Teachers in Belgrade say they need a break from the frenetic schedules they are keeping to manage additional responsibilities during the pandemic, so the district is floating an idea aimed at giving them some breathing room during Thanksgiving week.
Schools Superintendent Godfrey Saunders said some teachers approached the administration a few weeks ago to ask for a couple of days in their classrooms without students present so they can focus on completing tasks they don’t otherwise have time to do. Their first suggestion was to schedule the days off for early this week because students all across Montana already will be home on Thursday and Friday due to the state teacher conference. However, Saunders said there wasn’t enough time to make the all the necessary accommodations for an October schedule change.
Instead, the district is considering offering all-remote instruction on Monday and Tuesday of Thanksgiving week instead of having in-person students come to class on those days. In-person students would be given work to do at home rather than in the classroom, and the days would still count as instructional days in the academic calendar.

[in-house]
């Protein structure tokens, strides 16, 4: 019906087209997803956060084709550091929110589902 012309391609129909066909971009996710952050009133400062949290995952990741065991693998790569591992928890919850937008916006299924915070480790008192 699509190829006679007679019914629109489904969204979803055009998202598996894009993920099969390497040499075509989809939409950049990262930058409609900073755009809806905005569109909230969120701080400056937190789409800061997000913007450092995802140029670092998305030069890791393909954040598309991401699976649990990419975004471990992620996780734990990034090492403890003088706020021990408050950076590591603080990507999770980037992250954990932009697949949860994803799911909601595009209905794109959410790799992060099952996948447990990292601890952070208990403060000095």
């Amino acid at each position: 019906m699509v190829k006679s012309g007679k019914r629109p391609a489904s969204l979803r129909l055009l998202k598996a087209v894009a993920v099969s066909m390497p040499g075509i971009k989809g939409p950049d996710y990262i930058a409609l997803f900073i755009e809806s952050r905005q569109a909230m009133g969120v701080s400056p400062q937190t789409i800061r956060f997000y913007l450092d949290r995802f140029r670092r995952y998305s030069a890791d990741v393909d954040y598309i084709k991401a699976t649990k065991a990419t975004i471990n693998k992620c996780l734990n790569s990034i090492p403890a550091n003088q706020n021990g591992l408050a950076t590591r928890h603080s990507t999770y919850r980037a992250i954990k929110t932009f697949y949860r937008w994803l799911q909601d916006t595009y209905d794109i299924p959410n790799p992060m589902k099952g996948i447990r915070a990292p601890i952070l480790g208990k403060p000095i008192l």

Thanksgiving break is scheduled for Wednesday through Friday, Nov. 25-27.
Saunders floated the proposal at Monday’s school board meeting, explaining that “teachers would still be working, but without the “boom, boom, boom, boom, boom” pressures that keep them from being able to finish all the tasks they have to do in a day.
“During the day, our teachers are going 100 miles per hour every day,” Saunders said. He assured the board that teachers would be working on Nov. 23 and 24, but would be able to get some things done they normally don’t have time to do if they could work without students present.
Trustee Holly Murray said she advocated for the proposal after hearing from teachers about the pressures they are enduring.
Saunders acknowledged the schedule change might pose some child care challenges for families, so the district wants to hear from parents and staff about the proposal before it is “set in stone.”
If administrators go forward with the plan, Saunders said it also would give the custodial staff extra time to tackle some deep-cleaning. And if the COVID situation is worse in late November, he said, it could give students and teachers “some distance” to help prevent disease transmission.